It has been suggested—and I am not sure that the right reverend Prelate's speech was not a reprise of this—that it would be desirable to create a new summary offence in order to provide a means of dealing with such persons. We considered this idea. We did not think that it was practicable. The principal object of the Bill is to remove from suicidal attempts the stigma which attaches to their being subject to criminal proceedings. In the great majority of cases means will exist for giving help and treatment if it is needed. The only justification for creating a fresh offence of attempted suicide would be to make provision for a small minority who could not otherwise be dealt with. Of course I cannot say with certainty how small that minority would be, but it is estimated that the number of persons would be very small, and the conclusion has been reached that it would not be possible to frame an offence covering the attempts of those few persons which would not also cover a much larger class of attempted suicides, as there is nothing in the nature of the attempts which distinguishes the minority who are neither liable to compulsory treatment nor willing to receive treatment voluntarily from the majority who can be satisfactorily dealt with. That is the point we have had to consider.

It may be said that the police could distinguish and would take proceedings only in the appropriate type of cases. That is a dangerous step to encourage in legislation that has been examined by Parliament. Therefore I would appeal to the right reverend Prelate to consider this point again, and not to pursue the line of endeavouring to create another offence of the kind I have suggested. I should be very willing to discuss the matter with him, but I should like him to know that we have considered it. I believe that that was the only other serious point raised.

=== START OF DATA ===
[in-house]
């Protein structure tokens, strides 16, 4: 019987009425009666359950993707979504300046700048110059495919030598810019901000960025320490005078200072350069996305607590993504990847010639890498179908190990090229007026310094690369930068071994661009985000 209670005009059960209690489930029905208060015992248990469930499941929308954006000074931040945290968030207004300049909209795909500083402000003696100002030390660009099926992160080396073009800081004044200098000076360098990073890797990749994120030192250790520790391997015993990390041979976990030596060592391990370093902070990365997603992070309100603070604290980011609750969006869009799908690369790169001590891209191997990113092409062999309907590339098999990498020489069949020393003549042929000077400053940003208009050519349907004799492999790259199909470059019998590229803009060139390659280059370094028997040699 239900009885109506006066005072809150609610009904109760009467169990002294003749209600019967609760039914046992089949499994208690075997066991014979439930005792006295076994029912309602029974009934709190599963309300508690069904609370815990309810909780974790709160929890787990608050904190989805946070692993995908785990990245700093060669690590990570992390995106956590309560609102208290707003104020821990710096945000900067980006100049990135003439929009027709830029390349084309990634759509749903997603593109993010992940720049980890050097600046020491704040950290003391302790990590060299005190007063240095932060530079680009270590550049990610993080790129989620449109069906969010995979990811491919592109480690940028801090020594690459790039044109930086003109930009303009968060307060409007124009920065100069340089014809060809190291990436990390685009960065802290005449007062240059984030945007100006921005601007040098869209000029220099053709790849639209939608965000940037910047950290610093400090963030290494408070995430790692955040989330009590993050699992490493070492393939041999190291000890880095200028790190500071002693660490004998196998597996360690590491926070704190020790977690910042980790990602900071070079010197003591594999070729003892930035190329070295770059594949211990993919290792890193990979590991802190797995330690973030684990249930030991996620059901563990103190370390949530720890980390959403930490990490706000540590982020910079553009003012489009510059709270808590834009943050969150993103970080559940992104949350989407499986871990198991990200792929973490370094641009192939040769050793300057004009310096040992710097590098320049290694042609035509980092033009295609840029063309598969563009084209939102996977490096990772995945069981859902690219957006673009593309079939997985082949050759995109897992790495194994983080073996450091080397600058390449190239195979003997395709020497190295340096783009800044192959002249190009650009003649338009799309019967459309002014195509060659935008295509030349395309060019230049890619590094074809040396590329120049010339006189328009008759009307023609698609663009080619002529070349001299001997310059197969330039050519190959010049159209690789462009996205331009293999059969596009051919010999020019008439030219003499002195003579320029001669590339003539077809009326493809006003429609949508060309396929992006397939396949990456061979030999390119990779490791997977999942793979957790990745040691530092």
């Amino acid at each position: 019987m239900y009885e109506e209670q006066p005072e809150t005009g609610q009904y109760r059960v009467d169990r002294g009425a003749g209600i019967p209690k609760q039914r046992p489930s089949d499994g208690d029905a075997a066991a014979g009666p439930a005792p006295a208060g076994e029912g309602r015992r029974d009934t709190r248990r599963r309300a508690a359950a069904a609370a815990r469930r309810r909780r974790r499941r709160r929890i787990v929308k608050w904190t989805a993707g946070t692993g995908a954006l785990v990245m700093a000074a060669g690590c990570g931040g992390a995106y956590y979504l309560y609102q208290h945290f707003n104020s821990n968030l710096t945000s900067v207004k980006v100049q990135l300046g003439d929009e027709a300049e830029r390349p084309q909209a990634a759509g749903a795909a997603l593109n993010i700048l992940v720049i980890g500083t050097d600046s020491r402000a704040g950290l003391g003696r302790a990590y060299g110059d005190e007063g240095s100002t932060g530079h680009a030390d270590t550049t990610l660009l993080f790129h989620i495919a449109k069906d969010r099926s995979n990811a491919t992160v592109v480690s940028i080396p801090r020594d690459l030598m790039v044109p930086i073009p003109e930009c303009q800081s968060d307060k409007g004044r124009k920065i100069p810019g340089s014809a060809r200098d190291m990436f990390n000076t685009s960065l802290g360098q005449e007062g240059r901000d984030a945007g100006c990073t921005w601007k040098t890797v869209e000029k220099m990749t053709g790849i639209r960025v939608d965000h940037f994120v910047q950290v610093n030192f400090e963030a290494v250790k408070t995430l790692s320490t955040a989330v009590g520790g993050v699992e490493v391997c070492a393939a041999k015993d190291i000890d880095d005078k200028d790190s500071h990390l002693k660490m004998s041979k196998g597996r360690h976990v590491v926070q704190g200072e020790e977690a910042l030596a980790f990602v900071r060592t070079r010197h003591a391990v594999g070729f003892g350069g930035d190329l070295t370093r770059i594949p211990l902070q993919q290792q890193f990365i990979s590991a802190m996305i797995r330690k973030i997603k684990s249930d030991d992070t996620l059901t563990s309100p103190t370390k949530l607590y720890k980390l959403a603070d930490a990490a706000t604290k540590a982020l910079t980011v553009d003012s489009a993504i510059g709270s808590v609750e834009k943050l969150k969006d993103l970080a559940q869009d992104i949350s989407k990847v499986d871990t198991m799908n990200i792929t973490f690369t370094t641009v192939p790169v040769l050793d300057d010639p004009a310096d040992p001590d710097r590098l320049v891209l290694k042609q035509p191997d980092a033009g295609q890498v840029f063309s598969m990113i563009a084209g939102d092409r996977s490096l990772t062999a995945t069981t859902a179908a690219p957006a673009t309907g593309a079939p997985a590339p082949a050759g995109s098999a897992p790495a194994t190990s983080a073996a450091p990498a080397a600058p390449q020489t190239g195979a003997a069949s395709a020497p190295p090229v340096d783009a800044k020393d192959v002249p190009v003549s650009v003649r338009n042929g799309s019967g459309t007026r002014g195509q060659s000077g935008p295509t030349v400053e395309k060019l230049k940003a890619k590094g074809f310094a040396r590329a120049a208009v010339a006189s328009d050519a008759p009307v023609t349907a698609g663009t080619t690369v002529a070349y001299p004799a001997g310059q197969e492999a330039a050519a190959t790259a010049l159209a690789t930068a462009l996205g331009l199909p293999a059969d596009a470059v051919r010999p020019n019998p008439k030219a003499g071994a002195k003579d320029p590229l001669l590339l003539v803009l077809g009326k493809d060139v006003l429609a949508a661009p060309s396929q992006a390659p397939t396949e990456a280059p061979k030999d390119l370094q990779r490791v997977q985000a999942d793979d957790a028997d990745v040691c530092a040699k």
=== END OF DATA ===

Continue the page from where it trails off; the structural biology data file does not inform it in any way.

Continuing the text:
I was very glad to get the support of my noble and learned friend Lord Denning. This year is the 400th anniversary of Bacon's birth, and whether there was anything underneath that reference in the gravediggers' scene to that famous case at the time, showing Shakespeare's unusual knowledge of law, I do not know. But I thank my noble and learned friend for his interesting contribution, and return full circle again to thank the noble Baroness, Lady Wootton of Abinger. I was especially glad that she drew the picture which we must all recognise. Again, like everything else, it puts on each one of us, as individuals, a Greater responsibility to do what we can, apart from the special position of the Church which the noble Lord, Lord Silkin, mentioned. I am sure that in dealing with that problem, so well stated by the noble Baroness, the step we are taking—abolishing the criminal characteristic—is a right one for their help as well as being one of humanity; and I ask your Lordships to give a Second Reading to the Bill.

On Question, Bill read 2a, and committed to a Committee of the Whole House.

House adjourned during pleasure.

House resumed.